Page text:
Coronavirus Covid-19

Novel Coronavirus

Known as Covid-19, SARS-Cov-2 and simply coronavirus, the virus that is now at the centre of a global pandemic was first identified in Wuhan, China, on December 31, 2019. While most coronaviruses are harmless to humans, Covid-19 represents the latest addition to a small list of coronaviruses that cause considerable harm to humans. Alongside Severe Acute Respiratory Syndrome (SARS) and Middle East Respiratory Syndrome (MERS), Covid-19 is the most dangerous coronavirus to affect humans. In comparison with the SARS outbreak of 2003, and the MERS outbreak in 2015, Covid-19 has already had an impact which is far worse than either.

Covid-19 Impact

According to the Coronavirus Resource Center at the John Hopkins University of Medicine, the total number of confirmed cases of Covid-19 numbers more than 2,169,022. Patients confirmed to have been infected by the novel coronavirus across the world are as follows:

  • United States – 671,425
  • Spain – 184,948
  • Italy – 168,941
  • France – 147,101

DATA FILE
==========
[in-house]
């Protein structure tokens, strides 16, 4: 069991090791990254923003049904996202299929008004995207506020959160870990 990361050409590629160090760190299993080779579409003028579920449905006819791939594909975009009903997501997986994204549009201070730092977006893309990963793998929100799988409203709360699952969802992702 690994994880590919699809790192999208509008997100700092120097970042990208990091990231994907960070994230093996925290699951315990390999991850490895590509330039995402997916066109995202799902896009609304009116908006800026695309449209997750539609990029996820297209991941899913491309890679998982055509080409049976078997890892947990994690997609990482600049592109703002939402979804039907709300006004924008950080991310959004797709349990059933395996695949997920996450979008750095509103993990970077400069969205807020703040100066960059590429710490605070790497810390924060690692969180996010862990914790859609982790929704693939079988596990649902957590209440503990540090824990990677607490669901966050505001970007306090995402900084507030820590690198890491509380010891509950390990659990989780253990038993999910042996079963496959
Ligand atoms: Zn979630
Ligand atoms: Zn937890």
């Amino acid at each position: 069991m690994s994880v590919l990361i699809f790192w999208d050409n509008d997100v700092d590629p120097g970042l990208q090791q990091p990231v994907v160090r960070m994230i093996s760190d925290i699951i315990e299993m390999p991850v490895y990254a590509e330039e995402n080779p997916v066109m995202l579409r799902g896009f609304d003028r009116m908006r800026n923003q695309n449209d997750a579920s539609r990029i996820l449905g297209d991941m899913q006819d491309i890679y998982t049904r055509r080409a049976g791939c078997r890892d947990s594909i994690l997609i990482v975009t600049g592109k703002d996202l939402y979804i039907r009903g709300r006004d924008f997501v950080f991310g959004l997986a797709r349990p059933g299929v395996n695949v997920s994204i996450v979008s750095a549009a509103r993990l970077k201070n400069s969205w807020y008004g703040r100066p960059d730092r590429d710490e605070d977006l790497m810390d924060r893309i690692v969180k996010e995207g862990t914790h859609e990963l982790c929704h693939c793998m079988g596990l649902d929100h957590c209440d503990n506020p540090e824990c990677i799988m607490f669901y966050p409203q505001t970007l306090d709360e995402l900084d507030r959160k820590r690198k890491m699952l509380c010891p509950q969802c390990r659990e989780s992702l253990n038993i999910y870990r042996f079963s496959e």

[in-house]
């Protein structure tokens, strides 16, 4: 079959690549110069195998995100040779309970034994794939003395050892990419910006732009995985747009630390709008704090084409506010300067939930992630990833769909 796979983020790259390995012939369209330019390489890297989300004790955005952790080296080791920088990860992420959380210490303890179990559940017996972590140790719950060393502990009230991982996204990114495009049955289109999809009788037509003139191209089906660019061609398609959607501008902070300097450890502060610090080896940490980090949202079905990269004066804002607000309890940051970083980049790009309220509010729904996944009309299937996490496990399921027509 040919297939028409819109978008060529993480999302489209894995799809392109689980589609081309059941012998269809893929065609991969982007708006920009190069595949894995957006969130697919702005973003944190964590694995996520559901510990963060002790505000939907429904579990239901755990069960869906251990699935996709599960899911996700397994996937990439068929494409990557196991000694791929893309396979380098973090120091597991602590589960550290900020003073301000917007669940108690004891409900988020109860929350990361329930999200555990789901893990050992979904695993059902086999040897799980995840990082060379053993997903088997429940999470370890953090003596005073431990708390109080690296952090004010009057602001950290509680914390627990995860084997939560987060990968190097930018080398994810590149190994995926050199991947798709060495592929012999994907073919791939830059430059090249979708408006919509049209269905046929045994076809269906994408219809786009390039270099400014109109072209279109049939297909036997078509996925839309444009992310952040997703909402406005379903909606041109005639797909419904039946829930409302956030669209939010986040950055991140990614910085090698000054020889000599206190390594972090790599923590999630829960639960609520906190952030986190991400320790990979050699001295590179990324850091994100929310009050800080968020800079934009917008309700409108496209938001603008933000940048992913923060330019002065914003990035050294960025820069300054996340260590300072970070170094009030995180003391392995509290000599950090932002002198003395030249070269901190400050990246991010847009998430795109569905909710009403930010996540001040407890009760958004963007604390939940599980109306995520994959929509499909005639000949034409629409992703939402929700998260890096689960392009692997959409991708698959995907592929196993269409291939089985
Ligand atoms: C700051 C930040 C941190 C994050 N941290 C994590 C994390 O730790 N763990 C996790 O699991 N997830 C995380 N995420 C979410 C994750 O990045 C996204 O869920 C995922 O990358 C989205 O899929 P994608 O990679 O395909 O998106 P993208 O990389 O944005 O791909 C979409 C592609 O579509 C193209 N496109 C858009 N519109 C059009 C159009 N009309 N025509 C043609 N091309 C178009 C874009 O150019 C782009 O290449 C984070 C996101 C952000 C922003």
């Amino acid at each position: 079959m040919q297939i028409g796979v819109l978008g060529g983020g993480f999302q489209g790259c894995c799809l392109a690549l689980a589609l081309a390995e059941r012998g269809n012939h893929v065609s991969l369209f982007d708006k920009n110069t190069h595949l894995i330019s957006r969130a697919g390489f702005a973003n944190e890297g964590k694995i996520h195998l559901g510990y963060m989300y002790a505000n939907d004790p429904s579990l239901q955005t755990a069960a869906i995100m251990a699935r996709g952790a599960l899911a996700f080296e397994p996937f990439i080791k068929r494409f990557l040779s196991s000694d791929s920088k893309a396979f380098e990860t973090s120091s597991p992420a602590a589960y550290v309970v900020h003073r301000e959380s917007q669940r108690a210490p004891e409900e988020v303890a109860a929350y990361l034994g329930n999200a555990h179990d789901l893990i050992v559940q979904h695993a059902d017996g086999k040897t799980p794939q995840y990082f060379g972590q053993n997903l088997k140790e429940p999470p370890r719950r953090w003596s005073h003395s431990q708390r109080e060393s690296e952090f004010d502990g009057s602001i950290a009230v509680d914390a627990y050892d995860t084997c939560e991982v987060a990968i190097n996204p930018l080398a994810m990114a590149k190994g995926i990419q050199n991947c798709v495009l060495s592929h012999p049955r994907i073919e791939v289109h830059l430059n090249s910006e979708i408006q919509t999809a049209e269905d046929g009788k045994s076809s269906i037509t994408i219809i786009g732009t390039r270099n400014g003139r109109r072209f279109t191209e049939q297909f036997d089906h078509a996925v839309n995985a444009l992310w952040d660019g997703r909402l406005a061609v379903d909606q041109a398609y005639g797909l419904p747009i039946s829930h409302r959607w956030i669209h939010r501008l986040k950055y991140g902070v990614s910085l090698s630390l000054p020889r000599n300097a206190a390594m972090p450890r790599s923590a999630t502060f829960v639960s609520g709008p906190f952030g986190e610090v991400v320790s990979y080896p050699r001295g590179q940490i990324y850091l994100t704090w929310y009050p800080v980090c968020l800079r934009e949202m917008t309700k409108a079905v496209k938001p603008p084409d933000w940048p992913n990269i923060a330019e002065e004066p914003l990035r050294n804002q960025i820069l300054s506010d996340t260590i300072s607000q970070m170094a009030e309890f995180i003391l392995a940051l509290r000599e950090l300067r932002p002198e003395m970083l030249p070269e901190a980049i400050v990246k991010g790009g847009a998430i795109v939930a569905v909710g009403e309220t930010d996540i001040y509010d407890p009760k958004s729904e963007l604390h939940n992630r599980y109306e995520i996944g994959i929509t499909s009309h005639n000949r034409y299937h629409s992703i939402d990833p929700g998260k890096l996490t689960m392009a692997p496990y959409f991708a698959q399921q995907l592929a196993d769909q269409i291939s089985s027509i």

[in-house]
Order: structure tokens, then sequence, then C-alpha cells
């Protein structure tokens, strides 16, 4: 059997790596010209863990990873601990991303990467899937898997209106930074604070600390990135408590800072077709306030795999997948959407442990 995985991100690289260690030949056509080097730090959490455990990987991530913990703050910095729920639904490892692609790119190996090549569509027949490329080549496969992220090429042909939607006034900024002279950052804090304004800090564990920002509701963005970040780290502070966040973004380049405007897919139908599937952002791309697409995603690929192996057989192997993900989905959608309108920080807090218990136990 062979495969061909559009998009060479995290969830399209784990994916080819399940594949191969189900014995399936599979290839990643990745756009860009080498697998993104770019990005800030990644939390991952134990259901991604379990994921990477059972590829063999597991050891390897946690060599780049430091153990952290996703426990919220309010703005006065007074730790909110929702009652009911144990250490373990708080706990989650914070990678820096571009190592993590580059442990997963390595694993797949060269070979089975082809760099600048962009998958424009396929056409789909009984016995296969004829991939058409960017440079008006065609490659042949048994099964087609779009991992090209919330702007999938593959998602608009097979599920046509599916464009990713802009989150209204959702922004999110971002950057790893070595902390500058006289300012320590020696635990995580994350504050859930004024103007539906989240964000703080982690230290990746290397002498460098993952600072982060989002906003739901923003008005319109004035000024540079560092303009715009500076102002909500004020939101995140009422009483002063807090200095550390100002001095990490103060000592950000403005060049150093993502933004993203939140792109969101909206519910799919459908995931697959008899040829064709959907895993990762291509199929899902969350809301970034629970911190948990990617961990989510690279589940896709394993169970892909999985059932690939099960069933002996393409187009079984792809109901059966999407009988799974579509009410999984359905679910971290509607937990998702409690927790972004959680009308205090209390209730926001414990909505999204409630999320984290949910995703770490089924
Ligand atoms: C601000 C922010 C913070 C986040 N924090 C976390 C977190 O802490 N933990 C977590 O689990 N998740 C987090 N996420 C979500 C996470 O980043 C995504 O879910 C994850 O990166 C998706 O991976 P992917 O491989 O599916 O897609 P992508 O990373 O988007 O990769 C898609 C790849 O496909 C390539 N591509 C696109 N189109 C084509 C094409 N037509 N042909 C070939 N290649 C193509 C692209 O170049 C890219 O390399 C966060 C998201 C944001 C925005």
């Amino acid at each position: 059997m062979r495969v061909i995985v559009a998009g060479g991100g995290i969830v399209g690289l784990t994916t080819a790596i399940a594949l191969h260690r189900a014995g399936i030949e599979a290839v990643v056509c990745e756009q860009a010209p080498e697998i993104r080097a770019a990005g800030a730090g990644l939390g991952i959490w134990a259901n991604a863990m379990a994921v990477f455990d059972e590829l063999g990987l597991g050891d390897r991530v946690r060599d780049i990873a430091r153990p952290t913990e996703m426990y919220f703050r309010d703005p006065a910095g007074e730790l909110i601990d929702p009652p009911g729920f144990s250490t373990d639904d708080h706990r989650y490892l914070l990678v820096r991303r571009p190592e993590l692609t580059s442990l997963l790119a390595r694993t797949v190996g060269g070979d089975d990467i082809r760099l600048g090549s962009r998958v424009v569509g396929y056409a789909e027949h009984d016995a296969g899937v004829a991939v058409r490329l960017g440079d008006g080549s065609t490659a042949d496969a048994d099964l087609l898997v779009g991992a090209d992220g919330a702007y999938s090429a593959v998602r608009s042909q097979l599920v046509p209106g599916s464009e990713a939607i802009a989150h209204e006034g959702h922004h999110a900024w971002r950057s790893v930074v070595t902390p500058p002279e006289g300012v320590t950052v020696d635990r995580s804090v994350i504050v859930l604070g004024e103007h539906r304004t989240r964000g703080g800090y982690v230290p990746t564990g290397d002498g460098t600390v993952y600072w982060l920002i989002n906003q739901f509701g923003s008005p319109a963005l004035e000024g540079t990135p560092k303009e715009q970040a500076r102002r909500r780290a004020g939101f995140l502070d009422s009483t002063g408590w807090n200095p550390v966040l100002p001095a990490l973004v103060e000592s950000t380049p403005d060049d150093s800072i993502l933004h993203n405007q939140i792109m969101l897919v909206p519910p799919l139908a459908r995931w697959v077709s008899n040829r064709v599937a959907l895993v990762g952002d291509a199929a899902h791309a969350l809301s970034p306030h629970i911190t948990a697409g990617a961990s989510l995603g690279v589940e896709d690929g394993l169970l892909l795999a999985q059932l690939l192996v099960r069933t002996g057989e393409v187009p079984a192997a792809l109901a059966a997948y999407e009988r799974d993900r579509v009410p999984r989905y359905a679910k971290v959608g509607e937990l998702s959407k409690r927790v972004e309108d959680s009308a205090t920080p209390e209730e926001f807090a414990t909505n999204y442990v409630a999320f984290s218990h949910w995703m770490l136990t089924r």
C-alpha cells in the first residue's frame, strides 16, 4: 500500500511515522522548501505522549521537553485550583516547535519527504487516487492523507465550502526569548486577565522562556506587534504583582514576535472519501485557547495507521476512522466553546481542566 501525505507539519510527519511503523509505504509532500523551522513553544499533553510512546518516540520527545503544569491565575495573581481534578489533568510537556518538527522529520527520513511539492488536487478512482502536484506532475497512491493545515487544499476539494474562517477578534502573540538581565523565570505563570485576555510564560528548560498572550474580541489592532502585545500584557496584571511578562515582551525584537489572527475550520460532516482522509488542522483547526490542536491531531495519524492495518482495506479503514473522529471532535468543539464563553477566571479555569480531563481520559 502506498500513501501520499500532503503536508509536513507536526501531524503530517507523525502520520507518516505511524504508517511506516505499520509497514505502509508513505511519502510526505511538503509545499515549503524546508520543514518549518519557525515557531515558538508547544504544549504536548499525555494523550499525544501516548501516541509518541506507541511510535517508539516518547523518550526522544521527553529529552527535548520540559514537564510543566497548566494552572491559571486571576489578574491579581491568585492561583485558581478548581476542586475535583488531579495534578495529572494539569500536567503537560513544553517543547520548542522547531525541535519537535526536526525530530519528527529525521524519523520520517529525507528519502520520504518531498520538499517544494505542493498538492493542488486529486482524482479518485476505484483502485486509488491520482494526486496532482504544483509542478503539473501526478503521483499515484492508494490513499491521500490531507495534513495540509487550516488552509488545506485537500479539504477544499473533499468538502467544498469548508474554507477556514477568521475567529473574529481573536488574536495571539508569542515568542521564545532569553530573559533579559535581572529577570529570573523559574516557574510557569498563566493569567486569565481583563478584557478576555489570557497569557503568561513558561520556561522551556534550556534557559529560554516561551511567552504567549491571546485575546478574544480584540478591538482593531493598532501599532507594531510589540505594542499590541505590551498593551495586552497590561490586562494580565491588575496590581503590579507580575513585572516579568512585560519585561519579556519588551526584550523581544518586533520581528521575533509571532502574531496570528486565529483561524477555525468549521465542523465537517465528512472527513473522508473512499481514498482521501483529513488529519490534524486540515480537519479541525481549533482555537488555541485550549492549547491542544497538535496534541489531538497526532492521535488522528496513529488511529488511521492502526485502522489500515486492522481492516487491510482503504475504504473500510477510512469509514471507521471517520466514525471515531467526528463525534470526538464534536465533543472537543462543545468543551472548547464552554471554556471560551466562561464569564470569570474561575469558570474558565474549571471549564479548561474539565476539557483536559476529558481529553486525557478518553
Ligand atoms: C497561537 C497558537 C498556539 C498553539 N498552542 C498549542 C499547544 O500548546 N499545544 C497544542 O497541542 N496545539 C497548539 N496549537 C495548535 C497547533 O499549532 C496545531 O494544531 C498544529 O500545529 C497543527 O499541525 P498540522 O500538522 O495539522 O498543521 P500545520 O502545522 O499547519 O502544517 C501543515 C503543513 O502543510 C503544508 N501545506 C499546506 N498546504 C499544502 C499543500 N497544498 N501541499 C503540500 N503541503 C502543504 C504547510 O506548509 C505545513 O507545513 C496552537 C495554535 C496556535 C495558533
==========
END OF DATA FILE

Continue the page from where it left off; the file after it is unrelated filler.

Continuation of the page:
• Germany – 138,135
  • United Kingdom – 104,155
  • China – 83,760
  • Iran – 77,995
  • Turkey – 74,193
  • Belgium – 36,138

As the global pandemic is reaching its peak and government use a variety of metrics to track the numbers of deaths caused by Covid-19, a stable mortality rate is yet to be determined. However, so far, more than 145,000 are known to have died from the virus across the globe. John Hopkins’ have released the following statistics regarding death toll by country:

  • Italy – 22,170
  • Spain – 19,315
  • France – 17,920
  • United Kingdom – 13,729
  • New York City – 11,477
  • Belgium – 5,163
  • Iran – 4,869
  • Hubei, China – 4,512
  • Germany – 4,093
  • Netherlands – 3,315

Global Pandemic

As the novel coronavirus made its way across the globe, governments have enacted unprecedented lockdown measures to help curb the spread of the disease. After China’s lockdown measures were chastised as draconian, Western government soon followed suit, bringing the world to a near standstill.